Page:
Understanding mental health and life insurance.

Dec 1, 2019 | Advisers, News | 0 comments

If you read the headlines, you can be forgiven for thinking that insurers don’t understand mental health. Certainly not the nuances between a ‘tough patch’ as a response to a normal life and a debilitating condition. With 1 in 5 Australians experiencing mental ill health, it’s a topic that’s not going away, so we spoke to our Chief Underwriter and industry veteran, Scott Hodgson, for his perspective on why insurers struggle to support and understand mental health. 

Let’s jump right in, Scott. Why do you think underwriters (and insurers) have such a tough time grappling with how to handle mental health?

Scott Hodgson: At a company level, mental health conditions are a major cause of claims, and so life insurers want to understand the risk to manage it over time (so they can get the pricing right). It’s a very sensitive topic at a personal level and so advisers and underwriters find it hard to discuss with some applicants. Plus, it is difficult to properly classify the risk when assessing it, as individuals all have different responses to life events – and different diagnoses can often be made for what might be similar triggers for a mental health issue.

Additionally, there are no universal clinical indicators, for example blood tests, for mental health conditions, so diagnosis and treatment requires skilled practitioners, and even the medical profession finds treating mental health patients complex.

What is your view on exclusions related to mental health?

Scott Hodgson: I’ve seen a worrying trend of automatic exclusions without really understanding the situation. If for example, you have a major life event (loss of a loved one for example) and you see a psychologist, perhaps you’re even on medication temporarily, but you didn’t take a heap of time off work and this was years ago, I don’t see why this would mean an exclusion. But because the risk cannot always be quantified it is necessary to exclude in some cases. This is preferable to not offering cover at all, and of course over time the exclusion can be reviewed. Once sufficient time has passed and the condition is managed well (or has receded) then the exclusion may be removed.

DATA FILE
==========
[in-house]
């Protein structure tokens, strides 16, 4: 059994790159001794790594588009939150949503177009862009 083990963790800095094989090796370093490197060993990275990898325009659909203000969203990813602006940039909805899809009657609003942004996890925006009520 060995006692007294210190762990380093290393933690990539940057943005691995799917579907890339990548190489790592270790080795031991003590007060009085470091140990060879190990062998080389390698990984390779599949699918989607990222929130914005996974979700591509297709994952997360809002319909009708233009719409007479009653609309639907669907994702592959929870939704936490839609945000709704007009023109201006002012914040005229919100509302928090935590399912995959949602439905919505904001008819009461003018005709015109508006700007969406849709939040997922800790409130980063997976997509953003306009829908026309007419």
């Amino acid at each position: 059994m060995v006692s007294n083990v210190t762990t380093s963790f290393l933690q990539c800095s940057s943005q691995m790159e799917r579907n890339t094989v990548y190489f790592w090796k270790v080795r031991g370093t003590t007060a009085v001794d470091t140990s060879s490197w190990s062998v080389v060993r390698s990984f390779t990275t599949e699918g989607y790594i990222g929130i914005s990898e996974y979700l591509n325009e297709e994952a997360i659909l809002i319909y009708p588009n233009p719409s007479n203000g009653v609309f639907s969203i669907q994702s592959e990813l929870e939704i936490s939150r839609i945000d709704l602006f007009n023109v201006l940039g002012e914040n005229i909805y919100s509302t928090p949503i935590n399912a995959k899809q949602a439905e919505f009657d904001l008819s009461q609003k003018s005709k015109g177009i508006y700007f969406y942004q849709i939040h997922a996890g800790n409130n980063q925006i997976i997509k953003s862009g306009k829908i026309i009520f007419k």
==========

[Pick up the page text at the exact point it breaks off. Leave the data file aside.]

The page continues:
Is there any good news on this front in terms of changing attitudes, policy and research?

Scott Hodgson: Fortunately we now have good public policy around mental health, much more openness and de-stigmatising in general as well as better training of general practitioners in respect to mental health, plus access to Medicare supported sessions with psychologists. So while it might seem like mental health conditions are at epidemic levels, it is simply that these conditions are now being discussed and disclosed. Hopefully this leads to much better management than in the past. In time gone by you may remember a neighbor or relative who had a “nervous breakdown” that was discussed in hushed tones? These days anxiety and depression related to life events should be considered manageable conditions, that need empathy from the community.

 

Scott Hodgson

Scott Hodgson

Chief Underwriter